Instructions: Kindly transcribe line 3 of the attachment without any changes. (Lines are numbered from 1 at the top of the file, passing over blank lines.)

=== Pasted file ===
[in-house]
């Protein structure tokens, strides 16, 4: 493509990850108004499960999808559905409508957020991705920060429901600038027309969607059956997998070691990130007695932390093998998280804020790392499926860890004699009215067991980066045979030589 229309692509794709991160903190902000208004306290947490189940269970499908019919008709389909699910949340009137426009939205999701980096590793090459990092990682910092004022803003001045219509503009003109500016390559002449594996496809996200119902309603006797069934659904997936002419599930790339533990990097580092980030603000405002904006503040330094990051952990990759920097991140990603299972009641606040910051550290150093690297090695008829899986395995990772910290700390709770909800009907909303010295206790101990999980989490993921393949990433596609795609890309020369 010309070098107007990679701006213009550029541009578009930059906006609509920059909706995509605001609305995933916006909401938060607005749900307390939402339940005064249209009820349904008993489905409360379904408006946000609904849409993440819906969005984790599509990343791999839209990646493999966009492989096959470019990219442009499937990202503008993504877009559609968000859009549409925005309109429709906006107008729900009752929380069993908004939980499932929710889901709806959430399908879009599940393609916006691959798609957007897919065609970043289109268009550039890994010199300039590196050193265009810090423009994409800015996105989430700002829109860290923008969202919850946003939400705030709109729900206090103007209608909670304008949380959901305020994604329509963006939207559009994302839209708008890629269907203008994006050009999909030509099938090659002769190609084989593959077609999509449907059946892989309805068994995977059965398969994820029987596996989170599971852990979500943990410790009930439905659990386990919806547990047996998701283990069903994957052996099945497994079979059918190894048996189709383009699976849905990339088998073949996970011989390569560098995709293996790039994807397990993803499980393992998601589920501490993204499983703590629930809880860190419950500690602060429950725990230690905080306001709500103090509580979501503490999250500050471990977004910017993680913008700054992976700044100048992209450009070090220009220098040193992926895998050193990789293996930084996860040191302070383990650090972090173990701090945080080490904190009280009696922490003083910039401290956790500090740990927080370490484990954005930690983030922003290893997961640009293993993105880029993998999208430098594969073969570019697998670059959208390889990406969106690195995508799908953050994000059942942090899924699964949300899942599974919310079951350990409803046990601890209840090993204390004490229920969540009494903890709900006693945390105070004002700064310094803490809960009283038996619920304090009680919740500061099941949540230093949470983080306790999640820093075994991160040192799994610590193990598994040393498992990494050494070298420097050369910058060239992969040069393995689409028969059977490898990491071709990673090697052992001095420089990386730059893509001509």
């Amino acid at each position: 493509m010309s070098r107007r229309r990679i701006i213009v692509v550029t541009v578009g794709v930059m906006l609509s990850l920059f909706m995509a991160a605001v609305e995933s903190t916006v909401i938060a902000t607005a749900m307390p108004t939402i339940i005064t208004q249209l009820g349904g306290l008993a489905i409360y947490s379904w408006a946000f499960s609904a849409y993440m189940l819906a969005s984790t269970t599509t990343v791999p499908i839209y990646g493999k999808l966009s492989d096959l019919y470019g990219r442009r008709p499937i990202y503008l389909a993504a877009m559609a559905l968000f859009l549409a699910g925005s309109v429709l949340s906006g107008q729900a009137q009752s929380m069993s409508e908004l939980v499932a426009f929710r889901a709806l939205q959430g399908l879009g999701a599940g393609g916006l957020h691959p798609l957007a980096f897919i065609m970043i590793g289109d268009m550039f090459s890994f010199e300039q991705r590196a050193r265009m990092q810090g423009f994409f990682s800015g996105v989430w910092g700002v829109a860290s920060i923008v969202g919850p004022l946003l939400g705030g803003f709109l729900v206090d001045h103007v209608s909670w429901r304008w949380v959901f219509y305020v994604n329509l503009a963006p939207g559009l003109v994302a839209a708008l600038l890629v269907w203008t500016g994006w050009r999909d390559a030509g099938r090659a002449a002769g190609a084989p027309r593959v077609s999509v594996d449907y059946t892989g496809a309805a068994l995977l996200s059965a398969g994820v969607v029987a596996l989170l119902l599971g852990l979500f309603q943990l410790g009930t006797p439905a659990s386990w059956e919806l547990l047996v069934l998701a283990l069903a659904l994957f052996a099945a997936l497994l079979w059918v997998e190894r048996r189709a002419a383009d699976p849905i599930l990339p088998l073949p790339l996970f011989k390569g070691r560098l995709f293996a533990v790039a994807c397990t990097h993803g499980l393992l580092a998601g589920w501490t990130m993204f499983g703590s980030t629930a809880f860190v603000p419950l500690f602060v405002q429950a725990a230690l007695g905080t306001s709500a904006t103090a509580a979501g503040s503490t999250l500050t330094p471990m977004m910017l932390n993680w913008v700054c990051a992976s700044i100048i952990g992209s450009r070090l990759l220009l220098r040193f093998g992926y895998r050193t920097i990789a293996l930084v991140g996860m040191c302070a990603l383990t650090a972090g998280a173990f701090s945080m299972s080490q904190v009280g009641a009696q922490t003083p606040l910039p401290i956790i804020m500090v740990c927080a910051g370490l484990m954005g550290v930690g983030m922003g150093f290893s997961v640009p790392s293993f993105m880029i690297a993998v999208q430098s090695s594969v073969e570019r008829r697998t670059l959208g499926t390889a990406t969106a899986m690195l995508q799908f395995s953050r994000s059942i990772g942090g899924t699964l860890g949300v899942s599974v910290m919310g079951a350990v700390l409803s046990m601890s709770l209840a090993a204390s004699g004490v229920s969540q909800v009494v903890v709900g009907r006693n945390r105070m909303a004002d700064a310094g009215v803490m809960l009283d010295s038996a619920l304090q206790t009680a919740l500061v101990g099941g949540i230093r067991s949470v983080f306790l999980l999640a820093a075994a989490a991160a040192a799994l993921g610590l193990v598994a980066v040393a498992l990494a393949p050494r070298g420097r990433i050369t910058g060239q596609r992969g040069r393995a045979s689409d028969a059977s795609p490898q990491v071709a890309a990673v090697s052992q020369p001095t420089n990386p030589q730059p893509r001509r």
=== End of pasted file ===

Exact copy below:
């Amino acid at each position: 493509m010309s070098r107007r229309r990679i701006i213009v692509v550029t541009v578009g794709v930059m906006l609509s990850l920059f909706m995509a991160a605001v609305e995933s903190t916006v909401i938060a902000t607005a749900m307390p108004t939402i339940i005064t208004q249209l009820g349904g306290l008993a489905i409360y947490s379904w408006a946000f499960s609904a849409y993440m189940l819906a969005s984790t269970t599509t990343v791999p499908i839209y990646g493999k999808l966009s492989d096959l019919y470019g990219r442009r008709p499937i990202y503008l389909a993504a877009m559609a559905l968000f859009l549409a699910g925005s309109v429709l949340s906006g107008q729900a009137q009752s929380m069993s409508e908004l939980v499932a426009f929710r889901a709806l939205q959430g399908l879009g999701a599940g393609g916006l957020h691959p798609l957007a980096f897919i065609m970043i590793g289109d268009m550039f090459s890994f010199e300039q991705r590196a050193r265009m990092q810090g423009f994409f990682s800015g996105v989430w910092g700002v829109a860290s920060i923008v969202g919850p004022l946003l939400g705030g803003f709109l729900v206090d001045h103007v209608s909670w429901r304008w949380v959901f219509y305020v994604n329509l503009a963006p939207g559009l003109v994302a839209a708008l600038l890629v269907w203008t500016g994006w050009r999909d390559a030509g099938r090659a002449a002769g190609a084989p027309r593959v077609s999509v594996d449907y059946t892989g496809a309805a068994l995977l996200s059965a398969g994820v969607v029987a596996l989170l119902l599971g852990l979500f309603q943990l410790g009930t006797p439905a659990s386990w059956e919806l547990l047996v069934l998701a283990l069903a659904l994957f052996a099945a997936l497994l079979w059918v997998e190894r048996r189709a002419a383009d699976p849905i599930l990339p088998l073949p790339l996970f011989k390569g070691r560098l995709f293996a533990v790039a994807c397990t990097h993803g499980l393992l580092a998601g589920w501490t990130m993204f499983g703590s980030t629930a809880f860190v603000p419950l500690f602060v405002q429950a725990a230690l007695g905080t306001s709500a904006t103090a509580a979501g503040s503490t999250l500050t330094p471990m977004m910017l932390n993680w913008v700054c990051a992976s700044i100048i952990g992209s450009r070090l990759l220009l220098r040193f093998g992926y895998r050193t920097i990789a293996l930084v991140g996860m040191c302070a990603l383990t650090a972090g998280a173990f701090s945080m299972s080490q904190v009280g009641a009696q922490t003083p606040l910039p401290i956790i804020m500090v740990c927080a910051g370490l484990m954005g550290v930690g983030m922003g150093f290893s997961v640009p790392s293993f993105m880029i690297a993998v999208q430098s090695s594969v073969e570019r008829r697998t670059l959208g499926t390889a990406t969106a899986m690195l995508q799908f395995s953050r994000s059942i990772g942090g899924t699964l860890g949300v899942s599974v910290m919310g079951a350990v700390l409803s046990m601890s709770l209840a090993a204390s004699g004490v229920s969540q909800v009494v903890v709900g009907r006693n945390r105070m909303a004002d700064a310094g009215v803490m809960l009283d010295s038996a619920l304090q206790t009680a919740l500061v101990g099941g949540i230093r067991s949470v983080f306790l999980l999640a820093a075994a989490a991160a040192a799994l993921g610590l193990v598994a980066v040393a498992l990494a393949p050494r070298g420097r990433i050369t910058g060239q596609r992969g040069r393995a045979s689409d028969a059977s795609p490898q990491v071709a890309a990673v090697s052992q020369p001095t420089n990386p030589q730059p893509r001509r």